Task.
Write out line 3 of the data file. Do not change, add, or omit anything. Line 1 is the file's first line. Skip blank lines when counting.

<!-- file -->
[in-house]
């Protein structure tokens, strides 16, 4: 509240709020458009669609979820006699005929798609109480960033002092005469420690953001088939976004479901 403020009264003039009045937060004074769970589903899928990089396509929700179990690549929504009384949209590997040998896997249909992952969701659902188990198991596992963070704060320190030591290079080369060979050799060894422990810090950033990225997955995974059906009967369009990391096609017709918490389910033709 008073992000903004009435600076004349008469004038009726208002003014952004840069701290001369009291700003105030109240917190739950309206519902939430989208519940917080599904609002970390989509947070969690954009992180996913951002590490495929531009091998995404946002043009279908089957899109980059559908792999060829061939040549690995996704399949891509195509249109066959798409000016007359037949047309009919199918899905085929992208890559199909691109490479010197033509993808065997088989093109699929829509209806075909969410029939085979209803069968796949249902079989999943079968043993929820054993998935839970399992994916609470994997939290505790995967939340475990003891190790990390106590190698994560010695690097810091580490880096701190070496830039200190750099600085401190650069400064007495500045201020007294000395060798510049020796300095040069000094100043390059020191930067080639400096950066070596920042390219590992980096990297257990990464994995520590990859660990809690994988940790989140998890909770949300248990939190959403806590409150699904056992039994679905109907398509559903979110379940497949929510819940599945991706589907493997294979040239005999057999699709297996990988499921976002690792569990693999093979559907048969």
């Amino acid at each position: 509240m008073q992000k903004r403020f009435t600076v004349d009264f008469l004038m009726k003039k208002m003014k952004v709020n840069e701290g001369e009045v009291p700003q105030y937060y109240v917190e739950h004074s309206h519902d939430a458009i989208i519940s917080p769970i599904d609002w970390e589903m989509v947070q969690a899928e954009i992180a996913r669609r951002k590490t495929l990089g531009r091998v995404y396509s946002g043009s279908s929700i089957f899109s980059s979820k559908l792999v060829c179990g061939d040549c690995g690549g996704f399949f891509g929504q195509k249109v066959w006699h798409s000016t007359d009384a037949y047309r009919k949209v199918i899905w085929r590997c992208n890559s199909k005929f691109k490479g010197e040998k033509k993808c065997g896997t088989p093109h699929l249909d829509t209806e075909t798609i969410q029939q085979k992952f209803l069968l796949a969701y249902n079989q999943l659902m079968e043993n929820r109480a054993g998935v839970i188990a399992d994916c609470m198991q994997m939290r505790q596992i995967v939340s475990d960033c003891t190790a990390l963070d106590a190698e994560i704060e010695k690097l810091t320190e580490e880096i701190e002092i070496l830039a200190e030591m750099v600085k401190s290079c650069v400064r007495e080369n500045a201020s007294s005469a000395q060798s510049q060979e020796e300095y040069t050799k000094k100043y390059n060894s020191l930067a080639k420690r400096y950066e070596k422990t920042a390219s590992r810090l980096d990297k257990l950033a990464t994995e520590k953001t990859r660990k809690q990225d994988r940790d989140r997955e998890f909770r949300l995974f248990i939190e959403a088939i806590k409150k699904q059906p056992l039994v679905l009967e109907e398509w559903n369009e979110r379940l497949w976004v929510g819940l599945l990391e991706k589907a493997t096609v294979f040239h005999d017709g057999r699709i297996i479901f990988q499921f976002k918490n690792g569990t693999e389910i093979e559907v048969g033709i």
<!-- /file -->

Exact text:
């Amino acid at each position: 509240m008073q992000k903004r403020f009435t600076v004349d009264f008469l004038m009726k003039k208002m003014k952004v709020n840069e701290g001369e009045v009291p700003q105030y937060y109240v917190e739950h004074s309206h519902d939430a458009i989208i519940s917080p769970i599904d609002w970390e589903m989509v947070q969690a899928e954009i992180a996913r669609r951002k590490t495929l990089g531009r091998v995404y396509s946002g043009s279908s929700i089957f899109s980059s979820k559908l792999v060829c179990g061939d040549c690995g690549g996704f399949f891509g929504q195509k249109v066959w006699h798409s000016t007359d009384a037949y047309r009919k949209v199918i899905w085929r590997c992208n890559s199909k005929f691109k490479g010197e040998k033509k993808c065997g896997t088989p093109h699929l249909d829509t209806e075909t798609i969410q029939q085979k992952f209803l069968l796949a969701y249902n079989q999943l659902m079968e043993n929820r109480a054993g998935v839970i188990a399992d994916c609470m198991q994997m939290r505790q596992i995967v939340s475990d960033c003891t190790a990390l963070d106590a190698e994560i704060e010695k690097l810091t320190e580490e880096i701190e002092i070496l830039a200190e030591m750099v600085k401190s290079c650069v400064r007495e080369n500045a201020s007294s005469a000395q060798s510049q060979e020796e300095y040069t050799k000094k100043y390059n060894s020191l930067a080639k420690r400096y950066e070596k422990t920042a390219s590992r810090l980096d990297k257990l950033a990464t994995e520590k953001t990859r660990k809690q990225d994988r940790d989140r997955e998890f909770r949300l995974f248990i939190e959403a088939i806590k409150k699904q059906p056992l039994v679905l009967e109907e398509w559903n369009e979110r379940l497949w976004v929510g819940l599945l990391e991706k589907a493997t096609v294979f040239h005999d017709g057999r699709i297996i479901f990988q499921f976002k918490n690792g569990t693999e389910i093979e559907v048969g033709i």